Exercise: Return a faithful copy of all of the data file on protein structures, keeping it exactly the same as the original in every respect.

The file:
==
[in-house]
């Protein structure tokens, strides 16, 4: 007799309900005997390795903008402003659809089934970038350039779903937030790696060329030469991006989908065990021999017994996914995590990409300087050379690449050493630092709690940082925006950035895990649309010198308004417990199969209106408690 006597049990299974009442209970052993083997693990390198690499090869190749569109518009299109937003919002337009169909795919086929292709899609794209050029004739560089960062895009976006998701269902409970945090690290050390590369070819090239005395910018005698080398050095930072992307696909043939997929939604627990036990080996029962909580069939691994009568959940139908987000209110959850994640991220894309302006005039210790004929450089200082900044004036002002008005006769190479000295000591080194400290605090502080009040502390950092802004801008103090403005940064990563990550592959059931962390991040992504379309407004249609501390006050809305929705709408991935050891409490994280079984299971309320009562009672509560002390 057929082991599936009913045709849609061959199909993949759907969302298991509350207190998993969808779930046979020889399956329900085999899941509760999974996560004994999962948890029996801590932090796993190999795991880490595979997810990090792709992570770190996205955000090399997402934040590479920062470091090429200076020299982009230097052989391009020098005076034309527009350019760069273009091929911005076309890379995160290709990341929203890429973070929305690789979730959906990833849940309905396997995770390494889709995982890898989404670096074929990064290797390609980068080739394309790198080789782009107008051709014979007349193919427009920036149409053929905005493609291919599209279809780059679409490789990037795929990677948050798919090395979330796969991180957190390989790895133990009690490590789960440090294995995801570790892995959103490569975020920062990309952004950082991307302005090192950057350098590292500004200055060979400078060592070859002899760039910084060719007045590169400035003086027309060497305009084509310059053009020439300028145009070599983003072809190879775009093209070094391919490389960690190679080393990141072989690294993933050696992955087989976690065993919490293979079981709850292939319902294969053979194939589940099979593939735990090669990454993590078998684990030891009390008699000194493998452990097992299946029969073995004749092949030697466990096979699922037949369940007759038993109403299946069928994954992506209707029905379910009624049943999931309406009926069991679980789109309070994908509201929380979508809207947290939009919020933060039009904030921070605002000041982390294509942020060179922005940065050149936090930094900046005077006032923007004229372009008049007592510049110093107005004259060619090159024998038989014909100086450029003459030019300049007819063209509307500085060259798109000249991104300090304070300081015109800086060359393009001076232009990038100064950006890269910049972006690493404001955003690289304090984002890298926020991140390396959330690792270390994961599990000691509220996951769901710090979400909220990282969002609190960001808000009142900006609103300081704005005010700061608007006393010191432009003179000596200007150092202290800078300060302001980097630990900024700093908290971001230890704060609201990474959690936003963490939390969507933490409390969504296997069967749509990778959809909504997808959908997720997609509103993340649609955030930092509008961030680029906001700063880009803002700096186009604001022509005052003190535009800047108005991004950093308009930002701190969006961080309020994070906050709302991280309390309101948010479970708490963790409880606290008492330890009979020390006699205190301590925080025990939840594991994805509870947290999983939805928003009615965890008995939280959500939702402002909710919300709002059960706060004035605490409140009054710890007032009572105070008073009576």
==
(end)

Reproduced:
[in-house]
């Protein structure tokens, strides 16, 4: 007799309900005997390795903008402003659809089934970038350039779903937030790696060329030469991006989908065990021999017994996914995590990409300087050379690449050493630092709690940082925006950035895990649309010198308004417990199969209106408690 006597049990299974009442209970052993083997693990390198690499090869190749569109518009299109937003919002337009169909795919086929292709899609794209050029004739560089960062895009976006998701269902409970945090690290050390590369070819090239005395910018005698080398050095930072992307696909043939997929939604627990036990080996029962909580069939691994009568959940139908987000209110959850994640991220894309302006005039210790004929450089200082900044004036002002008005006769190479000295000591080194400290605090502080009040502390950092802004801008103090403005940064990563990550592959059931962390991040992504379309407004249609501390006050809305929705709408991935050891409490994280079984299971309320009562009672509560002390 057929082991599936009913045709849609061959199909993949759907969302298991509350207190998993969808779930046979020889399956329900085999899941509760999974996560004994999962948890029996801590932090796993190999795991880490595979997810990090792709992570770190996205955000090399997402934040590479920062470091090429200076020299982009230097052989391009020098005076034309527009350019760069273009091929911005076309890379995160290709990341929203890429973070929305690789979730959906990833849940309905396997995770390494889709995982890898989404670096074929990064290797390609980068080739394309790198080789782009107008051709014979007349193919427009920036149409053929905005493609291919599209279809780059679409490789990037795929990677948050798919090395979330796969991180957190390989790895133990009690490590789960440090294995995801570790892995959103490569975020920062990309952004950082991307302005090192950057350098590292500004200055060979400078060592070859002899760039910084060719007045590169400035003086027309060497305009084509310059053009020439300028145009070599983003072809190879775009093209070094391919490389960690190679080393990141072989690294993933050696992955087989976690065993919490293979079981709850292939319902294969053979194939589940099979593939735990090669990454993590078998684990030891009390008699000194493998452990097992299946029969073995004749092949030697466990096979699922037949369940007759038993109403299946069928994954992506209707029905379910009624049943999931309406009926069991679980789109309070994908509201929380979508809207947290939009919020933060039009904030921070605002000041982390294509942020060179922005940065050149936090930094900046005077006032923007004229372009008049007592510049110093107005004259060619090159024998038989014909100086450029003459030019300049007819063209509307500085060259798109000249991104300090304070300081015109800086060359393009001076232009990038100064950006890269910049972006690493404001955003690289304090984002890298926020991140390396959330690792270390994961599990000691509220996951769901710090979400909220990282969002609190960001808000009142900006609103300081704005005010700061608007006393010191432009003179000596200007150092202290800078300060302001980097630990900024700093908290971001230890704060609201990474959690936003963490939390969507933490409390969504296997069967749509990778959809909504997808959908997720997609509103993340649609955030930092509008961030680029906001700063880009803002700096186009604001022509005052003190535009800047108005991004950093308009930002701190969006961080309020994070906050709302991280309390309101948010479970708490963790409880606290008492330890009979020390006699205190301590925080025990939840594991994805509870947290999983939805928003009615965890008995939280959500939702402002909710919300709002059960706060004035605490409140009054710890007032009572105070008073009576």